Correct me if I'm wrong, but there seem to be different (a little easier) collateral requirements at the Discount Window than for overnight Open Market Repos and Reverse-Repos.

Further, the System Open Market Account (SOMA) can lend securities from its account. Collateral requirements for those loans seem to be the easiest (not that I can figure out whether the interest charged for loan of those securities is even "penal" or not).

have FHA step in and insure timely payment of mortgage loans which are currently delinquent
Look on the bright side. If the Administration's implementation achieves the same level of competence of its past, I have no reason to worry about my Bond Index Fund investment.

As the head of an Administration which will be trying to sell high-priced Treasuries to the bond market for the forseeable future, it does seem a strange thing to say. How do the Administration and Congress think programs like this get paid for?

@tddg Please reassure a small investor that, when the Treasury Dept. announces an auction and tells a paid professional like yourself what price you're gonna pay for their paper, the pistol they're holding to yer punkin' head is a large caliber one.

Anonymous said...

First, I want to point out how absurd it is for all the captains of capitalism to say they need rescuing from a central economic planning authority.

The taxpayer did not share in any of the upside when these 110% LTV, no documentation loans were made -- so why should taxpayers share in the downside? Can you name a single hedge fund, CDO underwriter who is issuing free call options?


If you are smart enough to *deserve* a seven figure paycheck, you should be smart enough to know that long mbs = short gamma. Selling geometrically more gamma just at the point credit spreads were at historical narrows was asking for trouble.

If you don't understand the risk, you shouldn't be trading the product. If you did understand the risk, then what are you whining about?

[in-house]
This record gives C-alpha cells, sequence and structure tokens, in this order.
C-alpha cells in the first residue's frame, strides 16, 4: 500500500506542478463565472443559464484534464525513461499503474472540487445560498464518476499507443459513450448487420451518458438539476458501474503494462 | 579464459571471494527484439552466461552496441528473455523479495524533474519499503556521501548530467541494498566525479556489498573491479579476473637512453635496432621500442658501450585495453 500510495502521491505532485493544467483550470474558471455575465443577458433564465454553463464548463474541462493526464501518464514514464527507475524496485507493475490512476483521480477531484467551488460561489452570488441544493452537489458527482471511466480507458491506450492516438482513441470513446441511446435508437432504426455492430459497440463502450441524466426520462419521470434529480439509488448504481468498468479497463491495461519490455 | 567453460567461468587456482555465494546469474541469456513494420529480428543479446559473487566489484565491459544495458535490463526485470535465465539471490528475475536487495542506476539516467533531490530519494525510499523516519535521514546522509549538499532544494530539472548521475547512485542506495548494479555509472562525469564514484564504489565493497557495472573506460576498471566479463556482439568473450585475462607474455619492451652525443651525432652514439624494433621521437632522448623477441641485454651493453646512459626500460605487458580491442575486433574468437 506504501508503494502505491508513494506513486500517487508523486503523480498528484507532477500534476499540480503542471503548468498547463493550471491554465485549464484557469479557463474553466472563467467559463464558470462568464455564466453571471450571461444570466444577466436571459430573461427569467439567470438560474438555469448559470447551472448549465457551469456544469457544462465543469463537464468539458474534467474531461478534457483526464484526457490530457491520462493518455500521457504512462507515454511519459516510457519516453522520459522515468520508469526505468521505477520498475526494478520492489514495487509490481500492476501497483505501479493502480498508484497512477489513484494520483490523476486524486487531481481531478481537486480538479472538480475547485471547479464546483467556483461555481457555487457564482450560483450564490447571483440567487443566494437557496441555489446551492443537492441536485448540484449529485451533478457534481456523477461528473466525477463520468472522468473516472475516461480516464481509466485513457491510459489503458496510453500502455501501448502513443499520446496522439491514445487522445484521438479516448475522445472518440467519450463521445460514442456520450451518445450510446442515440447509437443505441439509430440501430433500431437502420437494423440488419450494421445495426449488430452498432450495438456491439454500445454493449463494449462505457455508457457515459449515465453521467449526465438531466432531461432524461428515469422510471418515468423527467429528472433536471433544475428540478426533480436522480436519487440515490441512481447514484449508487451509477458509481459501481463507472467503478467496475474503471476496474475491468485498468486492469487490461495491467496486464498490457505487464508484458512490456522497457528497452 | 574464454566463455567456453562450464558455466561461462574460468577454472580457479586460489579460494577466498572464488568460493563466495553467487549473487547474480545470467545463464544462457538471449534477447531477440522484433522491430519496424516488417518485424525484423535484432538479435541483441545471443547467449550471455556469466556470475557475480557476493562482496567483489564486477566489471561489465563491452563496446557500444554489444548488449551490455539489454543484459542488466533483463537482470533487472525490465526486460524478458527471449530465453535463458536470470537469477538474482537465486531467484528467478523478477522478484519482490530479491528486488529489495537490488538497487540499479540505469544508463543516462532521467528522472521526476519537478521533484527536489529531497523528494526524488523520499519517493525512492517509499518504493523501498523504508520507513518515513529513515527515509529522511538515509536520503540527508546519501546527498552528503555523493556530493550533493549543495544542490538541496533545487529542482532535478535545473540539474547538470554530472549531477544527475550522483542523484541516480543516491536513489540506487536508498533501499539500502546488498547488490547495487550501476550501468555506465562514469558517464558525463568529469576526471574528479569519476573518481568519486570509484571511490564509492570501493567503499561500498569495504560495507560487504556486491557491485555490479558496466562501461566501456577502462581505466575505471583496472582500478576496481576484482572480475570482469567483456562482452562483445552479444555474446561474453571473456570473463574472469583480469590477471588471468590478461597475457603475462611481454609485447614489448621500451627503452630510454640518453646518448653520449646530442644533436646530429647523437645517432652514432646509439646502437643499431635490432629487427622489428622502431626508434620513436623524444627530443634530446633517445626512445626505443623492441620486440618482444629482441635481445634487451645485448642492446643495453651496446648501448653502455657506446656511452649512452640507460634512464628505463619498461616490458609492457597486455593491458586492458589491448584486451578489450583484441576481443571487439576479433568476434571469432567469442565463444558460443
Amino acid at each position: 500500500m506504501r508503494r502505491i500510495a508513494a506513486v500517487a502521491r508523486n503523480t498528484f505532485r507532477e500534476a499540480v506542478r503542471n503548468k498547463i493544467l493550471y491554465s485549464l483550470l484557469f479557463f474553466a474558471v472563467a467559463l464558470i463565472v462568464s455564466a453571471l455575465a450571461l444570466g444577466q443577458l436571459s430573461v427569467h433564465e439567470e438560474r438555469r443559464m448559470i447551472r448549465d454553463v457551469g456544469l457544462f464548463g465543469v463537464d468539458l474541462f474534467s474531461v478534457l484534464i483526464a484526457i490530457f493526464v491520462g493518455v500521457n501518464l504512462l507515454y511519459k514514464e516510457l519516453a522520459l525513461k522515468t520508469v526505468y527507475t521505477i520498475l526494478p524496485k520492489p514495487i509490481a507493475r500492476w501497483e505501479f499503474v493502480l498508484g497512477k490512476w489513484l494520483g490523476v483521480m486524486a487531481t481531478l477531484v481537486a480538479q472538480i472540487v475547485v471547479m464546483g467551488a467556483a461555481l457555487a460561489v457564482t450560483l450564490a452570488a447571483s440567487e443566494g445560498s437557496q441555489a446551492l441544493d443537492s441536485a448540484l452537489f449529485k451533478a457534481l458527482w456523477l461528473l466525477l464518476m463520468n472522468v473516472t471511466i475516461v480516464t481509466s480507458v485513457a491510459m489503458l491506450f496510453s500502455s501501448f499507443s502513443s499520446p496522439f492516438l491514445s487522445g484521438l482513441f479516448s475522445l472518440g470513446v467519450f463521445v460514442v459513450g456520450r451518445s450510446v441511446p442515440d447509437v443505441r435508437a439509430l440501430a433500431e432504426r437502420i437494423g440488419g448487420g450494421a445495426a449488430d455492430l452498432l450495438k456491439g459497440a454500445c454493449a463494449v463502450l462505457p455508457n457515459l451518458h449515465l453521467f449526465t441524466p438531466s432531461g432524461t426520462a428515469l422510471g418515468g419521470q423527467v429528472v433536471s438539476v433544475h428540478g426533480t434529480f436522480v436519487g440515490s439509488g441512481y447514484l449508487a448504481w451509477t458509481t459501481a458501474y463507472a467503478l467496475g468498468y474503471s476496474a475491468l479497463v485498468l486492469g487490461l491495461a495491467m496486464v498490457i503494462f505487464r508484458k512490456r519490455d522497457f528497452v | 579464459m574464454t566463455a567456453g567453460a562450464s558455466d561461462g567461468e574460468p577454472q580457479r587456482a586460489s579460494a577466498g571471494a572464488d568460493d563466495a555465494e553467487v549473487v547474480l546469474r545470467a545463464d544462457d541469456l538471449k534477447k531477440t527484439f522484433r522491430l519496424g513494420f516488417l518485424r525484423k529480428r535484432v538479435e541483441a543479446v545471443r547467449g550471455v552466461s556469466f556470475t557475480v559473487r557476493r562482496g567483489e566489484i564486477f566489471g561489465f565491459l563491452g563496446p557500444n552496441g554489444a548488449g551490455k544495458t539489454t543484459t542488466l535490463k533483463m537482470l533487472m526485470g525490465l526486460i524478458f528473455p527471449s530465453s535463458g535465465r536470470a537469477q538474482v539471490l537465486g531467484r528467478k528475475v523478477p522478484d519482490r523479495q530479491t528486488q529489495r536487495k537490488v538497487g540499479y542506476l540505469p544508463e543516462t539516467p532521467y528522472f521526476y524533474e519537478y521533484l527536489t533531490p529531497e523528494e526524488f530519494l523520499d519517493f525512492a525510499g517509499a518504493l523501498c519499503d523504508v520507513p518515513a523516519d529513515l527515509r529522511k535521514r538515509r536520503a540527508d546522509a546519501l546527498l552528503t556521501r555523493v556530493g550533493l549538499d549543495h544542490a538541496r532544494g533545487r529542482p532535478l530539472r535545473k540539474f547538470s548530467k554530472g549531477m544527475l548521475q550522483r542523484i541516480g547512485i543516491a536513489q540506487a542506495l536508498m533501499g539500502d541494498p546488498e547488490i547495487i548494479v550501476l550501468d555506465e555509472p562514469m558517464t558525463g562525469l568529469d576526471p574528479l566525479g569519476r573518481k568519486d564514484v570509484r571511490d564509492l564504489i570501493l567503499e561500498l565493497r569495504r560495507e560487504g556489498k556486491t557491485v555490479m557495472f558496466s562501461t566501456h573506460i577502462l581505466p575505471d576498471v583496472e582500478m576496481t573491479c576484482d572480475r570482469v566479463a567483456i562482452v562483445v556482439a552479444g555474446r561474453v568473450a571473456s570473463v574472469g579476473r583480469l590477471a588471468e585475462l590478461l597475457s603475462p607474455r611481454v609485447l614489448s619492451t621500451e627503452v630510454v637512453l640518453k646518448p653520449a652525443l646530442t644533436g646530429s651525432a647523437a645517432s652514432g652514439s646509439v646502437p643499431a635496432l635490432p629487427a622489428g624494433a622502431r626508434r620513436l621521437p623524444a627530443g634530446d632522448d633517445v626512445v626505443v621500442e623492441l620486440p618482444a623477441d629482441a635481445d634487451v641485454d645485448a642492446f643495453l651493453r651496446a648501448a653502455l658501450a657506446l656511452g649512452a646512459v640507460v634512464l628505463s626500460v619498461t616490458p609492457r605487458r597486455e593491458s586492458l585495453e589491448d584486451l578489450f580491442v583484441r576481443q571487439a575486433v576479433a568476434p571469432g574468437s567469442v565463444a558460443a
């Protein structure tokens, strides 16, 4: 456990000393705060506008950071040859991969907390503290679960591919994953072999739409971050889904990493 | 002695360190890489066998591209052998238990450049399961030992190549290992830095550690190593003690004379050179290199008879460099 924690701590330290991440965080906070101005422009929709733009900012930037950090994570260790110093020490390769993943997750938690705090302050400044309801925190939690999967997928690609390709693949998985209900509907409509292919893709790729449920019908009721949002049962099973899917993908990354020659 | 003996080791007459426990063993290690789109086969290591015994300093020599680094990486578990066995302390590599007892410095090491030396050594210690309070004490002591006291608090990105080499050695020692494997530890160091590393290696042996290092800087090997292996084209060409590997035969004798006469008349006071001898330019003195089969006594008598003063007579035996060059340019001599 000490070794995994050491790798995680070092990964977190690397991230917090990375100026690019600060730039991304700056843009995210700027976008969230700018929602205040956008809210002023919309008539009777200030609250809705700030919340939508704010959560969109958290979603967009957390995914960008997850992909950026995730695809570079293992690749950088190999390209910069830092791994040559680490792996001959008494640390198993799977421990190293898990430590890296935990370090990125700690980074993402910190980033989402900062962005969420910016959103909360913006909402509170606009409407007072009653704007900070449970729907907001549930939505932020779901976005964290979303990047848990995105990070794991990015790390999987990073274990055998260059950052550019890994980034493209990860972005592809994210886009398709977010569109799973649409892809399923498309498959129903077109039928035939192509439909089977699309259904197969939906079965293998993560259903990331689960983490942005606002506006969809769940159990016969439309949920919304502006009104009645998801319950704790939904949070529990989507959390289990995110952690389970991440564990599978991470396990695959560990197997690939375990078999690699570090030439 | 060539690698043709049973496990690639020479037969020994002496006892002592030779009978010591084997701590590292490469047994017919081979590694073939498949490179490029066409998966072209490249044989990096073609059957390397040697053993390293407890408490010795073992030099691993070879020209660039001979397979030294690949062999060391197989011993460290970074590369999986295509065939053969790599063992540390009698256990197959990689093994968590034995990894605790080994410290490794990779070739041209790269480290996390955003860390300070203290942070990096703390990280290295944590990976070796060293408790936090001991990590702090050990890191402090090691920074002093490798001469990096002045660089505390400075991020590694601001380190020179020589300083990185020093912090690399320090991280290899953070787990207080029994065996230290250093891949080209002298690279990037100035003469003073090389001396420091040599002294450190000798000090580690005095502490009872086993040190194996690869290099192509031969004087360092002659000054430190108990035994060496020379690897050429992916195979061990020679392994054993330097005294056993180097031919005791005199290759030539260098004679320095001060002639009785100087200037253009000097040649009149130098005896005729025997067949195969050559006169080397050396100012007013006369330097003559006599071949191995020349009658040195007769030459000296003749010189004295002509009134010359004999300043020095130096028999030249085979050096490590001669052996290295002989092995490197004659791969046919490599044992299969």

Consumer debt has exploded in recent years, growing much faster than incomes. The cure for too much leverage is not more leverage.

Anonymous said...

Consider:

1) I don't know of a single Wall Street analyst who can call the 2y-10y spread correctly three to five years in advance (at least not consistently, anyone might get lucky).

2) Wall Street spends millions of dollars doing credit checks and filling out ISDA agreements before entering swap transactions with customers

... and yet, no one blinked at the idea of selling a subprime borrower a receiver swap -- allowing them to pay floating instead of fixed rates on their mortgage.

Did Wall Street, in effect, say that subprime borrowers are a better credit risk, and are better at calling curve spreads many years in advance?

Agustin said...

Just a quick thought on moral hazard. If the interbank rate trades at a higher level than the Fed funds target, then liquidity injections represent NO moral hazard whatsoever. The Fed is simply playing by well-established & previously communicated rules. Indeed, it is its duty to intervene. Again: no moral hazard!

Nonetheless, the Fed is likely to change the way it conducts monetary policy in the future, avoiding as much as possible episodes of sharp & prolonged discrepancies between market rates and the Fed funds rate (remember the Fed funds rate at 1% for ... months!).

Agustin Mackinlay at the Global Liquidity Blog (www.liquidityblog.blogspot.com).

TDDG said...

David P.: The cost is increased inflation, either consumer or asset prices. As far as a level of "costless" rate cuts, that's tough. Many are arguing that money is now de facto tighter than it was 6 months ago, and therefore the Fed needs to cut in order to maintain the same policy stance. So if that's true than cutting to a certain degree just puts us back where we were. The "cost" in terms of marginal increase in money supply would be very low indeed.

I'm sympathetic to that view. However, I think there is a solid case for Fed cuts based on economic growth alone. We're currently below GDP potential, by my estimation.

TDDG said...

Anon #1: I agree. I'm also afraid that congress is going to be more willing to bailout borrowers (voters) than the President is.

Psycho: Well, I understand CP was always eligible as discount window collateral. But yeah, the discount rate was the headline, and with it came a number of alterations to how the discount window would be used. And on top of that were some unusual open market activity.

I think I've only bought like $5 million on auction in my whole career. I just don't like the auctions very much. I'd much rather buy a current bond and know exactly what I'm getting.